By opening their first premises, the Vagina Museum can host an outreach programme that includes supporting healthy and inclusive sex and relationships education, engaging with doctors and other medical professionals to provide better services and supporting the trans and intersex communities. A packed events programme will include talks, panels, workshops, classes, comedy nights, performances and so much more!
In support of the Museum’s mission, the V.M crew have created an advisory and board of trustees that includes a hugely diverse group of people from all walks of life including medical professionals; scientists; academics in gender studies, literature and history of sex work; curators; activists working in LGBT+ rights, fighting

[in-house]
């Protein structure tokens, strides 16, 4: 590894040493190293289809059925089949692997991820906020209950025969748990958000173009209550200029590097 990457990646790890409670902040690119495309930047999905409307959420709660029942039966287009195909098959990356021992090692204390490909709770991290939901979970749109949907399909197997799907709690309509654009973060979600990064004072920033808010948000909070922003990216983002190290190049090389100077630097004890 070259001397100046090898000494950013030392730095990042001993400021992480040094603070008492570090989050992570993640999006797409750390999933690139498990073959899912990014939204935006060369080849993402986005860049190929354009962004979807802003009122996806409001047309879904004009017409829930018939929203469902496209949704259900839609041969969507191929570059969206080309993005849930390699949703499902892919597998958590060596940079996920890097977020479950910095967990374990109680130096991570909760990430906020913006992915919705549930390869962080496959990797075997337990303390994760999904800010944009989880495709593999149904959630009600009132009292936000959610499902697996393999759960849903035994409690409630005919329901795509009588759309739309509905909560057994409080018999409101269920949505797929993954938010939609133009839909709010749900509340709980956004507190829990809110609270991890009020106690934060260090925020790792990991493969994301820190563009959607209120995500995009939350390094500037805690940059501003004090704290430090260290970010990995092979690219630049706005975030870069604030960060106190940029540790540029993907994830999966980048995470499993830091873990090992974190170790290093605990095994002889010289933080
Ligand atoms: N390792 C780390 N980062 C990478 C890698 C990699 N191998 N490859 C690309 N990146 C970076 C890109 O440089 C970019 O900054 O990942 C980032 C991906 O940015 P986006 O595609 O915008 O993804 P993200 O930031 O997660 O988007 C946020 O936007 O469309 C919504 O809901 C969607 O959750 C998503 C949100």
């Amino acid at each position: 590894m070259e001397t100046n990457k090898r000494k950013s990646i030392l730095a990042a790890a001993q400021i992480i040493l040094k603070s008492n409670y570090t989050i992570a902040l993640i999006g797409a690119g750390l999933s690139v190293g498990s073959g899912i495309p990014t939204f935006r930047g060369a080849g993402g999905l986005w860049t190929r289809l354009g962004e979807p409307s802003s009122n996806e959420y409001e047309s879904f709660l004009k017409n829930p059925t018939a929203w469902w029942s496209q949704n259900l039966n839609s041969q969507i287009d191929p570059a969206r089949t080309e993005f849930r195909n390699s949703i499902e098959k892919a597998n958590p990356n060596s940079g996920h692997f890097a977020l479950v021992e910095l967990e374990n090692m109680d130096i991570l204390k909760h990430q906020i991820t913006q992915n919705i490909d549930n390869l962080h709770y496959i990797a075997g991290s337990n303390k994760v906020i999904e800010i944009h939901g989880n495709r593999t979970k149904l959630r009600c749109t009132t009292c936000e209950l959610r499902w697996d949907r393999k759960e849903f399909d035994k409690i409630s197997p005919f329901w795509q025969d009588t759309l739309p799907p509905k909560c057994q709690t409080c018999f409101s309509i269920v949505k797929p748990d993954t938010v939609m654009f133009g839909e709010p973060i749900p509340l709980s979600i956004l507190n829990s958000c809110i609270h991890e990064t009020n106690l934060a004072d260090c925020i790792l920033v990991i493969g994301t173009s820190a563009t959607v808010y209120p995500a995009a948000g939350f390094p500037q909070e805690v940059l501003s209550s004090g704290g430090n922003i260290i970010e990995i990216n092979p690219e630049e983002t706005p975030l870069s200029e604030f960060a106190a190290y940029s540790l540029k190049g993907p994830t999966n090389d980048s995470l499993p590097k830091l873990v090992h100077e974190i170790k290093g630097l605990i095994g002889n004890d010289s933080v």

FGM and supporting people in poverty who menstruate; and sex educators.
But to make this great (and time-sensitive) opportunity a reality, the Vagina Museum Crew need your help to do it and have launched a crowdfunder to make the dream a reality – find out more and donate here > Vagina Museum Crowdfunding.